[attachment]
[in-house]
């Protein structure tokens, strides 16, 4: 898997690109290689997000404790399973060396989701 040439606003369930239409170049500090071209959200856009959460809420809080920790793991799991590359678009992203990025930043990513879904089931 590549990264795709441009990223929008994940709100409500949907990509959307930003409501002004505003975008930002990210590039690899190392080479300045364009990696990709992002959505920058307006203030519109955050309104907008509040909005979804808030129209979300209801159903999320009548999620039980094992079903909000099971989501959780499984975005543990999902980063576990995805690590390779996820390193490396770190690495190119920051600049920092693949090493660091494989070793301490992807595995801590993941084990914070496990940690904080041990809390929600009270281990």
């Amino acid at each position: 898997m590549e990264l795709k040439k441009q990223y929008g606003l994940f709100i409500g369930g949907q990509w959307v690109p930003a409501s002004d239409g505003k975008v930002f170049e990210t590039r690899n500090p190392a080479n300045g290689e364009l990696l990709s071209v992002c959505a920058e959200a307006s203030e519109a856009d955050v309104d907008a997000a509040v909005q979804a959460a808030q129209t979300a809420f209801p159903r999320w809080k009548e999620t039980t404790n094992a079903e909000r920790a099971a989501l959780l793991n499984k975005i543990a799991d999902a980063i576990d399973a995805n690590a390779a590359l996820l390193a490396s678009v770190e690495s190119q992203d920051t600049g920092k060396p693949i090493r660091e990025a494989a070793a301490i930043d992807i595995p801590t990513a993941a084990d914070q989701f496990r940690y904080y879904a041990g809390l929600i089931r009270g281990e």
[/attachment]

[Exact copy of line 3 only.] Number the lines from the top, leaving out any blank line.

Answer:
């Amino acid at each position: 898997m590549e990264l795709k040439k441009q990223y929008g606003l994940f709100i409500g369930g949907q990509w959307v690109p930003a409501s002004d239409g505003k975008v930002f170049e990210t590039r690899n500090p190392a080479n300045g290689e364009l990696l990709s071209v992002c959505a920058e959200a307006s203030e519109a856009d955050v309104d907008a997000a509040v909005q979804a959460a808030q129209t979300a809420f209801p159903r999320w809080k009548e999620t039980t404790n094992a079903e909000r920790a099971a989501l959780l793991n499984k975005i543990a799991d999902a980063i576990d399973a995805n690590a390779a590359l996820l390193a490396s678009v770190e690495s190119q992203d920051t600049g920092k060396p693949i090493r660091e990025a494989a070793a301490i930043d992807i595995p801590t990513a993941a084990d914070q989701f496990r940690y904080y879904a041990g809390l929600i089931r009270g281990e």